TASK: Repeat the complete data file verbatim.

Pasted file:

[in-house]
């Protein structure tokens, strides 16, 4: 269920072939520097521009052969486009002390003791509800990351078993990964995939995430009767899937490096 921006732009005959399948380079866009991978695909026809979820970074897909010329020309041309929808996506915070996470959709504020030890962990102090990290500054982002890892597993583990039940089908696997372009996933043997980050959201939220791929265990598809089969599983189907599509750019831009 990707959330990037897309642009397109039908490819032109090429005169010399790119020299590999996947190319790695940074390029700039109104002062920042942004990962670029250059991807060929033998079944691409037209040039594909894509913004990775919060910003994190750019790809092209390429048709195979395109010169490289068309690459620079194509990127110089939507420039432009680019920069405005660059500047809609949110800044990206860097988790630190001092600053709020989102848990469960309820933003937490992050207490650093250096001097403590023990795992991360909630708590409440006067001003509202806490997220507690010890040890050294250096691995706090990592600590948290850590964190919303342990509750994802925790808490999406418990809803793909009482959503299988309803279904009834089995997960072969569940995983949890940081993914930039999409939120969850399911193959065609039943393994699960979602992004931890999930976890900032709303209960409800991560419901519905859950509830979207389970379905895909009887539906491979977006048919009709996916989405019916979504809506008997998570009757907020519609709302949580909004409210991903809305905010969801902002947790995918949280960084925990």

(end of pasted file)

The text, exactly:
[in-house]
């Protein structure tokens, strides 16, 4: 269920072939520097521009052969486009002390003791509800990351078993990964995939995430009767899937490096 921006732009005959399948380079866009991978695909026809979820970074897909010329020309041309929808996506915070996470959709504020030890962990102090990290500054982002890892597993583990039940089908696997372009996933043997980050959201939220791929265990598809089969599983189907599509750019831009 990707959330990037897309642009397109039908490819032109090429005169010399790119020299590999996947190319790695940074390029700039109104002062920042942004990962670029250059991807060929033998079944691409037209040039594909894509913004990775919060910003994190750019790809092209390429048709195979395109010169490289068309690459620079194509990127110089939507420039432009680019920069405005660059500047809609949110800044990206860097988790630190001092600053709020989102848990469960309820933003937490992050207490650093250096001097403590023990795992991360909630708590409440006067001003509202806490997220507690010890040890050294250096691995706090990592600590948290850590964190919303342990509750994802925790808490999406418990809803793909009482959503299988309803279904009834089995997960072969569940995983949890940081993914930039999409939120969850399911193959065609039943393994699960979602992004931890999930976890900032709303209960409800991560419901519905859950509830979207389970379905895909009887539906491979977006048919009709996916989405019916979504809506008997998570009757907020519609709302949580909004409210991903809305905010969801902002947790995918949280960084925990």